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A CurtainUp London Review
Phil Willmott and Mark Collins' boutique musical takes some acceptable liberty with the true story and gives the princess an admirer and a romance with Eddie Redmayne lookalike Christian James playing Eddie Harvey, who painted her. She is also courted by the caddish Lord Marlborough (Oliver Stanley).
The musical is framed as a country house entertainment in the home of Sir Charles Worrall (Phil Sealey) and his kindly wife Lady Elizabeth Worrall (Sarah Lawn). The parts in Sir Charles' entertainment are taken by the family and the domestic servants.
The moral of Sir Charles' play is how a lie can become a great lie if people of importance give it credence. It is also a vindication as to why his wife, their only child having died some years earlier, shows such compassion to the princess waif with a sailor explaining her story. Osvaldo Agathius (Joseph O'Malley) says that he understands some of her language and that she was a princess who escaped from priates who kidnapped her. But later his inside knowledge is used against her.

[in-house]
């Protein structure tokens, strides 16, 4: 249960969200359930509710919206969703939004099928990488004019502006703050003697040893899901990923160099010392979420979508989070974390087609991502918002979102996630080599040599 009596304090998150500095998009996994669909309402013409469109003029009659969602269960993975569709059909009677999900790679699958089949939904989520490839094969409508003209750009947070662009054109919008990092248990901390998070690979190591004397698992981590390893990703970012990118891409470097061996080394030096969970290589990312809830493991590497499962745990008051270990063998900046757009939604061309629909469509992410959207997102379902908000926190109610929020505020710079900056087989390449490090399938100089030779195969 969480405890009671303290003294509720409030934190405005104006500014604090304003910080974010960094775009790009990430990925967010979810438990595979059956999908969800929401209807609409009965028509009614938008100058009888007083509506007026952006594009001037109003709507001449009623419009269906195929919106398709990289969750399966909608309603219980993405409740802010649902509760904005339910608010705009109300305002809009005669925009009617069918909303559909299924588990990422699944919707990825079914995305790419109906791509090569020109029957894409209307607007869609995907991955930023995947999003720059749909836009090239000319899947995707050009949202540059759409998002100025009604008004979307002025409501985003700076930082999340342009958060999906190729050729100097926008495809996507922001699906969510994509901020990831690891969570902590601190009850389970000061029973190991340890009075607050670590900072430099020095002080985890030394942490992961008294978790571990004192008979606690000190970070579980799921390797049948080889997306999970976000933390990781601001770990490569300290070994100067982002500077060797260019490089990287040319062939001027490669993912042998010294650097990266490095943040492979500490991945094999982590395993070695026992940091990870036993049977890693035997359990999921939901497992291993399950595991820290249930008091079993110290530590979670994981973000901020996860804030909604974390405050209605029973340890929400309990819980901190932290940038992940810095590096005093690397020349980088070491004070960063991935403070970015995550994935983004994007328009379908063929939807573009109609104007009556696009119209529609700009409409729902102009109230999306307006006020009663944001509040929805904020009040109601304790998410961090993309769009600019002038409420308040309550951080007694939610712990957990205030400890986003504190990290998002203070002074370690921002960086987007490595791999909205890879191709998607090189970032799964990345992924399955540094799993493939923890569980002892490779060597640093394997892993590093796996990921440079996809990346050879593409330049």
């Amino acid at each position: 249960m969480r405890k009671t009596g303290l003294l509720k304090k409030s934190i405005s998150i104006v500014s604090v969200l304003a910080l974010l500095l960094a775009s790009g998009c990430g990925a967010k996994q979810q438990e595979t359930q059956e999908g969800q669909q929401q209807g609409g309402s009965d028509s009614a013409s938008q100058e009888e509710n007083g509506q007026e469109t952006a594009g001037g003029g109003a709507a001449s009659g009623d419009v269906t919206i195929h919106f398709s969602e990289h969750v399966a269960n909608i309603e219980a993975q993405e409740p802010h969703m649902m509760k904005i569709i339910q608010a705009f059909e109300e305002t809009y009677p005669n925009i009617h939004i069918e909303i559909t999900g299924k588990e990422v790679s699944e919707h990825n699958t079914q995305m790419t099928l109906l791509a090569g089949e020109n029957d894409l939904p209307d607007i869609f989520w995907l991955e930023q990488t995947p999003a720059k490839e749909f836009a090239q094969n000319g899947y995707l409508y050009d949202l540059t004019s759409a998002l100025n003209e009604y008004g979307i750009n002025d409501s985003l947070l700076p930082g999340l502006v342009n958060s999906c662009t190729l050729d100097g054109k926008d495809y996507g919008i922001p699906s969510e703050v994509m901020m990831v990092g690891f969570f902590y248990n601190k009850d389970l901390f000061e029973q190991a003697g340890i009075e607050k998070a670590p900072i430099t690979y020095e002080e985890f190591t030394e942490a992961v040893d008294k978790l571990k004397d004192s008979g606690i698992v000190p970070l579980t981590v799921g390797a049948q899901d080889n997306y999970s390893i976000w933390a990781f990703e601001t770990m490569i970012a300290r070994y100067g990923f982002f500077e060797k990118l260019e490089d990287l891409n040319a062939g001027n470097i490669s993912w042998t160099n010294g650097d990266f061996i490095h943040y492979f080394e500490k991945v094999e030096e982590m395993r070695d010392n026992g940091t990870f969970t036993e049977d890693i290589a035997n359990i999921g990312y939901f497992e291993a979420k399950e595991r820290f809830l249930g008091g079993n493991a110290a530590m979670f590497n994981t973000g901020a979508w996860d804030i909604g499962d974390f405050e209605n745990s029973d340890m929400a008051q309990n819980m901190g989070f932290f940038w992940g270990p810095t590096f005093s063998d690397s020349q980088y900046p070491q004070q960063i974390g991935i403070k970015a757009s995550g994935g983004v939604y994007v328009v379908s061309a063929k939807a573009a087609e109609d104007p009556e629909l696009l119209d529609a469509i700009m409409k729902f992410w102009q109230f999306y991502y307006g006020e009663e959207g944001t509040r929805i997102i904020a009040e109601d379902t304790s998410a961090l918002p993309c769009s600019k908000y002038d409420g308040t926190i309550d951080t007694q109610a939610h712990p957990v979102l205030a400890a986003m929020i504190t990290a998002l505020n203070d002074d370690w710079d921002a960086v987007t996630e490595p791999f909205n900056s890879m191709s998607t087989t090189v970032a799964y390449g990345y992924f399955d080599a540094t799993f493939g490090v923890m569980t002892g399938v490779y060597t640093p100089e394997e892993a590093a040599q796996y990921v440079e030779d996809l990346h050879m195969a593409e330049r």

The smallness of the space restricts some of the possible choreography but Thomas Michael Voss has some expressive scenes: the ball which ends with the princess teaching others some decidedly native dance. I liked also the whole cast dancing with their hands in a set piece of narrative.
Princess Caraboo was originally intended for the much larger Bristol Old Vic in a commissioned project that lost funding but Phil Willmott has adapted it to the Finborough space. The songs vary in style. The princess's stand out song, "My Own Person", closes the first act. This anthem to her independence is delivered with startling self awareness and honesty. The second opens with the jazzy "The Truth is Stranger than Fiction" as Sir Charles illustrates how we all lie to some extent. There is poignancy when Princess Caraboo describes the circumstances that found her in the workhouse pregnant and abandoned by her lover.
Nikita Jamal is a sweet faced princess who acts for most of the first half without speech but using her eyes and body, and she can belt out the songs. The believable cast bring many different roles to life in this enjoyable production which has the realistic thread of an interesting story from history about the whimsical nature of celebrity.
Retold by Tina Packer of Shakespeare & Co.
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